Written by Zachary de Bruyn (Electronics & Control)
The PeteBot chassis team is unique in that it is utilizing two PCBs which operate on two different MCUs; the first being the heritage 3DoT v5.03 board which uses the ATMega32U4, and the second being the SAMB11, which incorporates the ATSAMB11. One significant different between the two boards is that the SAMB11 has a transceiver module. Because the SAMB11 can operate with the incorporated Bluetooth (BLE), an antenna network was needed to be designed to utilize the BLE transceiver. Because an antenna network was needed to be constructed with minimal input from the SAMB11 reference design, many steps were required to be performed in order to ensure that the SAMB11 could operate at the 2.4-GHz BLE frequency.
The first step in the overal process of incorporated a matching network is selecting a proper antenna based on the needs of the system. To reiterate, the operating frequency of BLE is 2.4-GHz. Along with frequency requirements, there are also size requirements. Our antenna therefore was required to operate at the BLE frequency, to be small enough to fit on a PCB, and to operate the PeteBot chassis. These requirements alone narrowed the possibilites of two types of antennas: PCB or chip antennas. With the PCB antennas, one antenna that looks promising is the meandered inverted-F antenna (MIFA). The chip antenna resembles a 0805 resistor or inductor. The two antennas are shown below:
Analyzing both types and data sheets of antennas, we discover that both antennas have an isotropic radiation pattern, meaning that the frequency of the antenna can be picked up equally from almost every direction. This is ideal for our applications due to the fact that the PeteBot will be required to operate via RC mode by an operated. A few other important antenna parameters are: return loss, gain, and bandwidth. Return loss is essentially how much of the power being transmitted is reflected due to the mismatch of the antenna’s imepdances. The standard for impedances is usually 50-Ohms. A return loss greater or equal to 10-dB is considered ideal for operation . Referring to the following equaltion for return loss:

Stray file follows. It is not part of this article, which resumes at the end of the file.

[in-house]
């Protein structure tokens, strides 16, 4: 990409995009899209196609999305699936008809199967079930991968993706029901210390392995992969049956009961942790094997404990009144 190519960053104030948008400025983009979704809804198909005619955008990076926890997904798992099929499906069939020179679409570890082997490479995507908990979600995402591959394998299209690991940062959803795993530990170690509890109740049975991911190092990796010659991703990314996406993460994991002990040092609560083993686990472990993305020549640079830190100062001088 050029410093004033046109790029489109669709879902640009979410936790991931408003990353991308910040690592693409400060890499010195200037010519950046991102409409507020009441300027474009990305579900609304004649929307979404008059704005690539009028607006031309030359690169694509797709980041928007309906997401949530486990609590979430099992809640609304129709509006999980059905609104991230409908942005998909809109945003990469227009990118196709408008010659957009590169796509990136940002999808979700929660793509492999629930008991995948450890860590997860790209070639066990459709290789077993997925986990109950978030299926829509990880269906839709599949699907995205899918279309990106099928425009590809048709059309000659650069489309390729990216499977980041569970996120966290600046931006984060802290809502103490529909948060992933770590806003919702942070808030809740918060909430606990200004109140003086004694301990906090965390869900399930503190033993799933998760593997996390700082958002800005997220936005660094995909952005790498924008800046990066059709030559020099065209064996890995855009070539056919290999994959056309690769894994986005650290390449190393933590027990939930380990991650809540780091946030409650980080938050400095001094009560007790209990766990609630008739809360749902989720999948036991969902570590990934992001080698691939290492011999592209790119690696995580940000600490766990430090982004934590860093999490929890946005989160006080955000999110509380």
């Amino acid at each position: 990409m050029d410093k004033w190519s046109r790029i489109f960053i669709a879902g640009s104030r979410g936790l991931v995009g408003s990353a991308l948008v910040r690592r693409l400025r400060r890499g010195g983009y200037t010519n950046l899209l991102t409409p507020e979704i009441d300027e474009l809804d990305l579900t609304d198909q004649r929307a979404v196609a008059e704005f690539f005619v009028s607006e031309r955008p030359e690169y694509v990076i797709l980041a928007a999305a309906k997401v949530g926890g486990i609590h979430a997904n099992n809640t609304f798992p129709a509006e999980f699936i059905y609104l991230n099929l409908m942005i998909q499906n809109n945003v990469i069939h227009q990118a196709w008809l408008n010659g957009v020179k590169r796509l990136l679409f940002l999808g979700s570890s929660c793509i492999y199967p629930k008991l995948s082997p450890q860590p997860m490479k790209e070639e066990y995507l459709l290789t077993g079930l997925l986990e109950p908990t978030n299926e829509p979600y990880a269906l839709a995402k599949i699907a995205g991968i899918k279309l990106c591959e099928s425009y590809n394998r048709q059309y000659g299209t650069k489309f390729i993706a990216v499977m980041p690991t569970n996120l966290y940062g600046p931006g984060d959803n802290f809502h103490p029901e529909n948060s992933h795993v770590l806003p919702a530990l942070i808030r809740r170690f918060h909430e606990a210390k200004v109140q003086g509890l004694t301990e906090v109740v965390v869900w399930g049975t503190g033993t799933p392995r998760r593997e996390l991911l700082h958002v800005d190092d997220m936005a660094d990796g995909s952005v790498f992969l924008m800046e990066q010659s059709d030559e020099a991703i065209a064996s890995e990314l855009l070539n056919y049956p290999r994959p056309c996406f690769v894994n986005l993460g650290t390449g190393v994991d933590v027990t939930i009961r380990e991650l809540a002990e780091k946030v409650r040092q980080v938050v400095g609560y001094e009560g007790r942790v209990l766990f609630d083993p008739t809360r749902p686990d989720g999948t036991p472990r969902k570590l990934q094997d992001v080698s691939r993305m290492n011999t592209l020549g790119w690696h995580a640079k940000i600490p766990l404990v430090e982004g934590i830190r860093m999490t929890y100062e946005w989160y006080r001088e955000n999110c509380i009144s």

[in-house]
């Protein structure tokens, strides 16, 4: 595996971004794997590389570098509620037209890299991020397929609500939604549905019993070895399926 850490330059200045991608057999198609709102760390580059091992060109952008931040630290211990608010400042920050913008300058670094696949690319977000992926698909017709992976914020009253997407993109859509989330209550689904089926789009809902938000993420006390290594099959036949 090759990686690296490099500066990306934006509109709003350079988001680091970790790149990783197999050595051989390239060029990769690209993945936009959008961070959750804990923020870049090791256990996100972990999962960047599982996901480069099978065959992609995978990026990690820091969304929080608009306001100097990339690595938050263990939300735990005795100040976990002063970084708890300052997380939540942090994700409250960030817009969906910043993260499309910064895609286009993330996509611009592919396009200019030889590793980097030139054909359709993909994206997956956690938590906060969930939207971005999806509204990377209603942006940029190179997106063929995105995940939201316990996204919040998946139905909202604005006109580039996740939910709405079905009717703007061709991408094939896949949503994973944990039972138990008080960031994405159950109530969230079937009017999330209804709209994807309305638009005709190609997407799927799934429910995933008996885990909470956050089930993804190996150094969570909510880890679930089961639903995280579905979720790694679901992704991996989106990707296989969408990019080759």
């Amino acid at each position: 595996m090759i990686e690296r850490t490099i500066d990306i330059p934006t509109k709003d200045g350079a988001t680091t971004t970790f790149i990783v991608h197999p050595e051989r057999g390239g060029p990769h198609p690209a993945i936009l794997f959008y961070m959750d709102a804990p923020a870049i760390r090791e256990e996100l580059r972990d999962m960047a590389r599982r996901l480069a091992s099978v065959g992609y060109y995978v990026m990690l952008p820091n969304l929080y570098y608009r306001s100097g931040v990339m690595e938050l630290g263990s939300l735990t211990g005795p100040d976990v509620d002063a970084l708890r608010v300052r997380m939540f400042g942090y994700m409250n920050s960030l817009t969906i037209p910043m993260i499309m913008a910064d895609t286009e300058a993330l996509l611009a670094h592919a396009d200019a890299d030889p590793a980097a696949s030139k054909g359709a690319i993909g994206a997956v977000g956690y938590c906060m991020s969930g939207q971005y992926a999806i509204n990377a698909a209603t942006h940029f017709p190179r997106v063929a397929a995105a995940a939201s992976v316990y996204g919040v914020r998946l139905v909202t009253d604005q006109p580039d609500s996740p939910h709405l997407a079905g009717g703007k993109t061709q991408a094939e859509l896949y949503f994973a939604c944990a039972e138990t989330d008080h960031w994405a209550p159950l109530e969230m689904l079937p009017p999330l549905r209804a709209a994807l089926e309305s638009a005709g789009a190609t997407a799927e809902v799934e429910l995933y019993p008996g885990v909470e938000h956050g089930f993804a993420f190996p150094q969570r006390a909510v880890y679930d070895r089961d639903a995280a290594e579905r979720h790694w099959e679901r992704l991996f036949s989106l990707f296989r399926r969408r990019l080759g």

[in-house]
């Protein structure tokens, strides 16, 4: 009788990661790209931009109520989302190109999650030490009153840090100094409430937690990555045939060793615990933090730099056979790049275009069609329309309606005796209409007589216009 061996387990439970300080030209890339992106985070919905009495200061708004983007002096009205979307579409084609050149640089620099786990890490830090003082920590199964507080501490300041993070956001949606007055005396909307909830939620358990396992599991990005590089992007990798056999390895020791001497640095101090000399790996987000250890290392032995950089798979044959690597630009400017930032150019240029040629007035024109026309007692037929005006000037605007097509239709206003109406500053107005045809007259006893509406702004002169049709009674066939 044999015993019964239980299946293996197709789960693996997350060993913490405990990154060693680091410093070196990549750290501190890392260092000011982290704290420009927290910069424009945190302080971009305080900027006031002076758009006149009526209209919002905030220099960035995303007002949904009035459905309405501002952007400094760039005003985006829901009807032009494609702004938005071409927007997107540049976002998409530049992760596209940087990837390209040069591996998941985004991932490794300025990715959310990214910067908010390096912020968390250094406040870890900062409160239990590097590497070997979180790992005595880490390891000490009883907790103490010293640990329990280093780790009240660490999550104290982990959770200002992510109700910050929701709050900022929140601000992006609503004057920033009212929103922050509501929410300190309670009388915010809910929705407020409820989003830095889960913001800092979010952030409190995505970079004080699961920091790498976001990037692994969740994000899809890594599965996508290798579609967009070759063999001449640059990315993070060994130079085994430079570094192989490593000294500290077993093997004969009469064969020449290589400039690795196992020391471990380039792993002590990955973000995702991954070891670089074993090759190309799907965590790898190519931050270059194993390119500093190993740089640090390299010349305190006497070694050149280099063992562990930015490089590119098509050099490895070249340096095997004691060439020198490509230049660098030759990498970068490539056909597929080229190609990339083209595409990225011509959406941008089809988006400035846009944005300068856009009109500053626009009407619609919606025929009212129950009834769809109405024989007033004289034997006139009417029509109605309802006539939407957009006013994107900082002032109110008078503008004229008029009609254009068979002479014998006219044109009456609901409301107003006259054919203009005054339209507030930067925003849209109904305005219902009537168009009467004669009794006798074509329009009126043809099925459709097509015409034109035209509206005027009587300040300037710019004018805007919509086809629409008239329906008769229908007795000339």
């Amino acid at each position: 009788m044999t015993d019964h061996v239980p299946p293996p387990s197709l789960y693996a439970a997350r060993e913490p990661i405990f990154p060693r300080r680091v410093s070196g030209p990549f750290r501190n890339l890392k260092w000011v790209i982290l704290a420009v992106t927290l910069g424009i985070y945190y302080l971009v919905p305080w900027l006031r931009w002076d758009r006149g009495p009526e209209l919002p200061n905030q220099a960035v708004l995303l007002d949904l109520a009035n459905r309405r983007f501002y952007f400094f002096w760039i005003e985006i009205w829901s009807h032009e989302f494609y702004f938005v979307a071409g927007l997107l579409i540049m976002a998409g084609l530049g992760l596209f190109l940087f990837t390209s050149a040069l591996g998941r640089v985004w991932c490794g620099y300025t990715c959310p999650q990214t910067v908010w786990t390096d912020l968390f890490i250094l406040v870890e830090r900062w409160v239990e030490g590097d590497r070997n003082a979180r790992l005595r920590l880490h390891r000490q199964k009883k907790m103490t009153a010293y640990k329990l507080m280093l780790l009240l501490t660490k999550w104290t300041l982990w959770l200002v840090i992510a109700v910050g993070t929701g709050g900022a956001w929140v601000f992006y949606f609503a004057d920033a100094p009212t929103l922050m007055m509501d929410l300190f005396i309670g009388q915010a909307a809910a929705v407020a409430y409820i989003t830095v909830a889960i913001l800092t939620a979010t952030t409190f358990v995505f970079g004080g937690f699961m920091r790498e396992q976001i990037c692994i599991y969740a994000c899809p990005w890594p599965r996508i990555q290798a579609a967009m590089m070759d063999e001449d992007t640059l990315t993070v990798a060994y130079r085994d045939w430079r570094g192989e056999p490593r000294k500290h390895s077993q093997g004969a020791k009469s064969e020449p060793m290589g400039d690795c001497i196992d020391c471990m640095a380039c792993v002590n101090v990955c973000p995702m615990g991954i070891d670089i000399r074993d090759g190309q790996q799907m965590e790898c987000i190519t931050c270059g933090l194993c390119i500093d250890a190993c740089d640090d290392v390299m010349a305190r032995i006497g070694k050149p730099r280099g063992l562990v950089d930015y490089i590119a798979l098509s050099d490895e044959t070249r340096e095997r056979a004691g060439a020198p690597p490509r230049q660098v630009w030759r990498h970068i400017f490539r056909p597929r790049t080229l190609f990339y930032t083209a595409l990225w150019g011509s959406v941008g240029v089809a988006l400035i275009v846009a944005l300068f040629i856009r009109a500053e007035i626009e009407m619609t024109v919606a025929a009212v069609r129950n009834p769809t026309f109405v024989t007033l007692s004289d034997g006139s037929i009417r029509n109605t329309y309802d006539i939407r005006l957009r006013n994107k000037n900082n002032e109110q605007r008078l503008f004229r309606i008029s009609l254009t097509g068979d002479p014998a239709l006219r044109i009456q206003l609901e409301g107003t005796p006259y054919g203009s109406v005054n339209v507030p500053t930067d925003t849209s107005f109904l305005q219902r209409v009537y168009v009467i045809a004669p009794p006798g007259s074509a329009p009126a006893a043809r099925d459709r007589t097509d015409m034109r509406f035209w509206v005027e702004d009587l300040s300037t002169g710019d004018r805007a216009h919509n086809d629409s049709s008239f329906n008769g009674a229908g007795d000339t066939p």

At a return loss of 10-dB which translates to 90% of power transmittered going into the antenna, return loss of 20-dB translates to 99%. The gain is a measure of ow strong the radiation field is compared to the ideal omnidirectional antenna. For isotropic antennas, like that being applied to the PeteBot, gain is measured as dBi. The “i” simply indicates that the gain is measured frerence to an istropic antenna. While the MIFA antenna has a gain of about 5-dB depending on the plane of radation, the chip antenna has a peak gain of 0.5-dBi. The bandwidth requirements for the antennas requires that the BLE frequency is capable of interception, which was 2.4-GHz. The chip antenna has a frequency range of 2.4- to 2.5-GHz, which translates to a bandwidth of 100-MHz. The MIFA antenna operates a a comparable frequency range, and therefore has an equivalent bandwidth.